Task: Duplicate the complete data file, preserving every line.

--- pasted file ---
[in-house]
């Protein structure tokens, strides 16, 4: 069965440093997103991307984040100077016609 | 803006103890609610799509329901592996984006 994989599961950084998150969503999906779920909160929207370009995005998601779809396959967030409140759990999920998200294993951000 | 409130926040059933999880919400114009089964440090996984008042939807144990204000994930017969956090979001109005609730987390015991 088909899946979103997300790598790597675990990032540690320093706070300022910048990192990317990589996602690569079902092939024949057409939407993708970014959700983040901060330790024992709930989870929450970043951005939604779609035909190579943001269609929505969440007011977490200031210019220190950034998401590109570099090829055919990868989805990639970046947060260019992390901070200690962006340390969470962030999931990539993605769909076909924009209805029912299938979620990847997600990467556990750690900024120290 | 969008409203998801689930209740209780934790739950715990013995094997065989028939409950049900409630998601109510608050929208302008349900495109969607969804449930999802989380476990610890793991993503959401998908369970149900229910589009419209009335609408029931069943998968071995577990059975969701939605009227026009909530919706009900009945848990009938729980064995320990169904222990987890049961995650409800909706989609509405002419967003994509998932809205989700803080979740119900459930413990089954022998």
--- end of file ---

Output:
[in-house]
């Protein structure tokens, strides 16, 4: 069965440093997103991307984040100077016609 | 803006103890609610799509329901592996984006 994989599961950084998150969503999906779920909160929207370009995005998601779809396959967030409140759990999920998200294993951000 | 409130926040059933999880919400114009089964440090996984008042939807144990204000994930017969956090979001109005609730987390015991 088909899946979103997300790598790597675990990032540690320093706070300022910048990192990317990589996602690569079902092939024949057409939407993708970014959700983040901060330790024992709930989870929450970043951005939604779609035909190579943001269609929505969440007011977490200031210019220190950034998401590109570099090829055919990868989805990639970046947060260019992390901070200690962006340390969470962030999931990539993605769909076909924009209805029912299938979620990847997600990467556990750690900024120290 | 969008409203998801689930209740209780934790739950715990013995094997065989028939409950049900409630998601109510608050929208302008349900495109969607969804449930999802989380476990610890793991993503959401998908369970149900229910589009419209009335609408029931069943998968071995577990059975969701939605009227026009909530919706009900009945848990009938729980064995320990169904222990987890049961995650409800909706989609509405002419967003994509998932809205989700803080979740119900459930413990089954022998």